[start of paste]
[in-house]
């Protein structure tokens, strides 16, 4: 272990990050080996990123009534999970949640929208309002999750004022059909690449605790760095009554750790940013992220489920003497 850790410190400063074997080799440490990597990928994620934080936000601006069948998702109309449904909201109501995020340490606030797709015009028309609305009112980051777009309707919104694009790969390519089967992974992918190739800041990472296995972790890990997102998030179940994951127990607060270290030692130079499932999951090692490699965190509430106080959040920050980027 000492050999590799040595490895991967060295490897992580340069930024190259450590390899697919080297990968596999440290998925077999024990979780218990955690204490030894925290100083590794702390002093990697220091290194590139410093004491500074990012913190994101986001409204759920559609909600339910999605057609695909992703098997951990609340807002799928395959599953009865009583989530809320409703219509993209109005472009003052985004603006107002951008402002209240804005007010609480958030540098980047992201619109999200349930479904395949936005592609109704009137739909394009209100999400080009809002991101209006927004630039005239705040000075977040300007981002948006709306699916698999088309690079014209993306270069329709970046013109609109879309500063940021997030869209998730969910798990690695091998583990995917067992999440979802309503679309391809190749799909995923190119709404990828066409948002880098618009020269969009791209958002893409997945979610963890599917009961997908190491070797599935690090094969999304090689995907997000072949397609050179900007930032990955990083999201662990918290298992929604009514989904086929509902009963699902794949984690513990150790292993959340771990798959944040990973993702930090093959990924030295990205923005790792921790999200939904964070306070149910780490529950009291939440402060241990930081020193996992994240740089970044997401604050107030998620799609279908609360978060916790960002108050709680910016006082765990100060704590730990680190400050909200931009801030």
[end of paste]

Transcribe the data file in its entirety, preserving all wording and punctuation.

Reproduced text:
[in-house]
């Protein structure tokens, strides 16, 4: 272990990050080996990123009534999970949640929208309002999750004022059909690449605790760095009554750790940013992220489920003497 850790410190400063074997080799440490990597990928994620934080936000601006069948998702109309449904909201109501995020340490606030797709015009028309609305009112980051777009309707919104694009790969390519089967992974992918190739800041990472296995972790890990997102998030179940994951127990607060270290030692130079499932999951090692490699965190509430106080959040920050980027 000492050999590799040595490895991967060295490897992580340069930024190259450590390899697919080297990968596999440290998925077999024990979780218990955690204490030894925290100083590794702390002093990697220091290194590139410093004491500074990012913190994101986001409204759920559609909600339910999605057609695909992703098997951990609340807002799928395959599953009865009583989530809320409703219509993209109005472009003052985004603006107002951008402002209240804005007010609480958030540098980047992201619109999200349930479904395949936005592609109704009137739909394009209100999400080009809002991101209006927004630039005239705040000075977040300007981002948006709306699916698999088309690079014209993306270069329709970046013109609109879309500063940021997030869209998730969910798990690695091998583990995917067992999440979802309503679309391809190749799909995923190119709404990828066409948002880098618009020269969009791209958002893409997945979610963890599917009961997908190491070797599935690090094969999304090689995907997000072949397609050179900007930032990955990083999201662990918290298992929604009514989904086929509902009963699902794949984690513990150790292993959340771990798959944040990973993702930090093959990924030295990205923005790792921790999200939904964070306070149910780490529950009291939440402060241990930081020193996992994240740089970044997401604050107030998620799609279908609360978060916790960002108050709680910016006082765990100060704590730990680190400050909200931009801030």